This particular story had the oddity factor and I bloody loved it. I love stories that are told from a young protagonist’s point of view, how their minds might not be seeing things as they are, how they in turn become somewhat of an unreliable narrator. But there is always that niggling question lurking in the background… are they really unreliable or is this actually happening? The author deals with this deception / truth brilliantly and it made for a great story. I loved the voice of the characters and the unease at the observations the children make about their mother and her recent cravings. Chilling and odd, another cracking story.


Notable Mentions

The Search for Oretha Wells by Andrew Boulton – I really did enjoy this story, it was up there for me as being one of the finer stories in the bunch I read. But I felt that this story, the characters the location was just too big for the word count. It left me with too many questions, but that’s a great thing because I feel that if this would be expanded upon it would make quite a
unique novella or novel (the Cormac McCarthy vibes were strong with this piece).

The Six by Katie Oliver – I enjoyed the story telling tool of this piece. I thought that the clipped narration really worked to further cement the ideas that the author was trying to get across and with the characters all represented as numbers it makes them a faceless mob – but we also in a
strange way can picture each of them and their defining features and characteristics.


Many congratulations to Donna who wins £200 and Kate and Sam who win £100 each! We’re sure we’ll see Andrew and Katie’s stories published somewhere soon and all of the other stories on our shortlist.

The next theme is ECHO chosen by judge, Vanessa Gebbie, and the deadline to send your stories is 26th September.

The Uncanny themed flash shortlist

We’re excited to reveal our shortlist in the latest themed flash competition. Lots of really great stories this time around so our usual shortlist of 10 has 1 extra on it! Well done to everyone who was longlisted and congratulations to the writers of our shortlisted stories. No telling which is yours yet though!

The stories are now with our judge, Ross Jeffrey, to make the final decision.

Shortlist

  • Cravings
  • Edging
  • How I Learnt to Cook
  • How to Become a Wallflower
  • Lillith Comes to Me After I Pray for Wholeness
  • Nesting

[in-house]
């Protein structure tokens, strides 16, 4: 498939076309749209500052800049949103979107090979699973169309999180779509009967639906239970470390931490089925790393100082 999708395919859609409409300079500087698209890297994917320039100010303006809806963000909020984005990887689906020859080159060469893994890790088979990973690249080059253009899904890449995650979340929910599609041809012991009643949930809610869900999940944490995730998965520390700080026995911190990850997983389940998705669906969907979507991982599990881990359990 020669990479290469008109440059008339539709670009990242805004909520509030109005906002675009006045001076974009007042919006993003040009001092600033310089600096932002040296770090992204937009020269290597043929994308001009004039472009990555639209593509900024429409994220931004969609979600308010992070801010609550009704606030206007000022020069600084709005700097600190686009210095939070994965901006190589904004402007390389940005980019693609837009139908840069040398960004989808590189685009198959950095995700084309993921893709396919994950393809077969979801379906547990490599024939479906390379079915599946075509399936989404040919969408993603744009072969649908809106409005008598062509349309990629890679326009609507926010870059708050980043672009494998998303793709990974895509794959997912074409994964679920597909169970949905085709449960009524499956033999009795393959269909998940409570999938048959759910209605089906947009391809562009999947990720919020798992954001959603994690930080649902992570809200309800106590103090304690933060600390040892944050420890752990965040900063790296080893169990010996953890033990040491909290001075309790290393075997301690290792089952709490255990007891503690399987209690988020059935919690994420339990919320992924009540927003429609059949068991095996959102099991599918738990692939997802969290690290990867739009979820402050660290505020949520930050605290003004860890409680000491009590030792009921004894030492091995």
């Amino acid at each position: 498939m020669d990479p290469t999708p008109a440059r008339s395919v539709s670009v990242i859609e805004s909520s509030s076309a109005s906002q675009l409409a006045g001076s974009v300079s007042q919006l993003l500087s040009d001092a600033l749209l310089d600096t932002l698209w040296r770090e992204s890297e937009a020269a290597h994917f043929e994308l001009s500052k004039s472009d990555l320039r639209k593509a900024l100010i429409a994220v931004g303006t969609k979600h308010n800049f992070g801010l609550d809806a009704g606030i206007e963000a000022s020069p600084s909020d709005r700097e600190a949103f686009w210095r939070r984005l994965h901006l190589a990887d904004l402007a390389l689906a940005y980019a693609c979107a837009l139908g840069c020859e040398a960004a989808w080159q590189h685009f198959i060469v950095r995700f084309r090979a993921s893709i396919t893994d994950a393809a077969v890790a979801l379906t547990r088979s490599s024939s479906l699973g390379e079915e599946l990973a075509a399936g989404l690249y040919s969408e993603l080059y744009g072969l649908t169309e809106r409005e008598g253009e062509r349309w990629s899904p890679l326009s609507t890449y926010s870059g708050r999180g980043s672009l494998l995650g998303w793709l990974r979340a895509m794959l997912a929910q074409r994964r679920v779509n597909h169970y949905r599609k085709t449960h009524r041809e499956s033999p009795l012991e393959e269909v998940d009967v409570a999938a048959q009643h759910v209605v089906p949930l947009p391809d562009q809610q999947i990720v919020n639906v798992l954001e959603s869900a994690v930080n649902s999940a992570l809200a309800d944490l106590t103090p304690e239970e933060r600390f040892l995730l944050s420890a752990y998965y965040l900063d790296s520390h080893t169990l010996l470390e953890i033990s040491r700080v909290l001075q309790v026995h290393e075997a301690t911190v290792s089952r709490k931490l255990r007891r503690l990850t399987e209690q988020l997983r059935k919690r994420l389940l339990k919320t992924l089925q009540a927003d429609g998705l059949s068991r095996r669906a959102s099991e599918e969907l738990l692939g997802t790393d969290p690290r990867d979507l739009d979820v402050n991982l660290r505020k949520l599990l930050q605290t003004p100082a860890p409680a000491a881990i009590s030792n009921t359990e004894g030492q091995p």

• Our Mary
  • Sister of the Jilted Bride
  • The Outsiders
  • The Search for Oretha Wells
  • The Six

The Uncanny themed flash longlist

We have had such fun reading these Uncanny stories! Many weird, tense, and creepy hours have been spent getting our 120 entries down to this longlist of 27 stories.

Many thanks to everyone who entered and well done to the writers of the stories below. As always, no telling which is yours!

Longlist

  • Along for Another Night Flight
  • Balm of Hurt Minds
  • Cracks in the Pavement
  • Cravings
  • Drawn by the Muralist
  • Edging
  • How I Learnt to Cook
  • How to Become a Wallflower
  • Lilith Comes to Me After I Pray for Wholeness
  • Morag, in her garden
  • Mr Piège’s Doll Emporium
  • My lopsided stepson
  • Nesting
  • Our Mary
  • Push/Pull
  • Reflections
  • Sister of the Jilted Bride
  • The Brians
  • The Carnival of Charms and Heidi’s House of Mirrors
  • The Cloakroom
  • The Nail Technician
  • The Outsiders
  • The Search for Oretha Wells
  • The Six
  • Totally Fit
  • Unholy Liberties
  • Vanishing Twin

Good luck everyone! We’ll have the shortlist in August!

Winners: July 2021 Monthly Micro Competition

Congratulations again to all of our writers who made the shortlist. We’ve read them over and over again to get to our winners and found something new in all of them each time.

Shortlisted

  • Blue Mars by Kinneson Lalor
  • How to Transport Desert Flowers into Cooler Climates by Jo Withers
  • Kandinsky by Stephen Gallagher
  • Little Pilgrim by Gillian O’Shaugnessy
  • No. 6: War Veteran. Watching his neighbours from his window. Remembering. by Sarah Barnett
  • Otoch by Fannie Gray
  • Regifting by Emily Macdonald
  • Sound the Sirens: The Dangers of Harmful Algal Blooms by Kate Simblet
  • The Jellyfish Princess by Martha Lane
  • The Weight of Blue by Karen Mitani

First Place: Regifting by Emily Macdonald

Why we chose it: We love the highly original take on the theme and all of the things that were left unsaid. Plus the images of the re-given gifts and the disapproving boyfriend/husband are so vivid.


Second Place: Little Pilgrim by Gillian O’Shaughnessy

Why we chose it: For the brilliant imagery and also for managing to touch the reader without melodrama or self-pity.


Special Mention

We’d also like to give a special mention to The Jellyfish Princess by Martha Lane as it very nearly had a winning place. It was so close between these 3 stories this month in our voting.


People’s Prize Winner: The Jellyfish Princess by Martha Lane

Congratulations to our Special Mention story! We’re so happy that the Princess won the public vote.


Many congratulations to our winners!

Emily wins £180 and Gillian wins £120. Martha wins 1-year’s Community Collaborator membership to our friendly and lively online writing community.

The next Monthly Micro Fiction competition opens on Monday 2nd August so keep your eyes peeled for the new prompt!

July 21 Monthly Micro Shortlist

We’ve had such a lovely time reading all these BLOOM stories this month. So many takes on the theme and so many good stories on our longlist, evidenced by the number that got at least one vote for the shortlist from our reading panel.

So well done to all of the writers who were longlisted and congrats if you’ve made our shortlist! We’re reading again now to decide our winners and it’s over to you to choose the winner of the People’s Prize.

Voting closes on Monday 26th July. Good luck everyone!


Blue Mars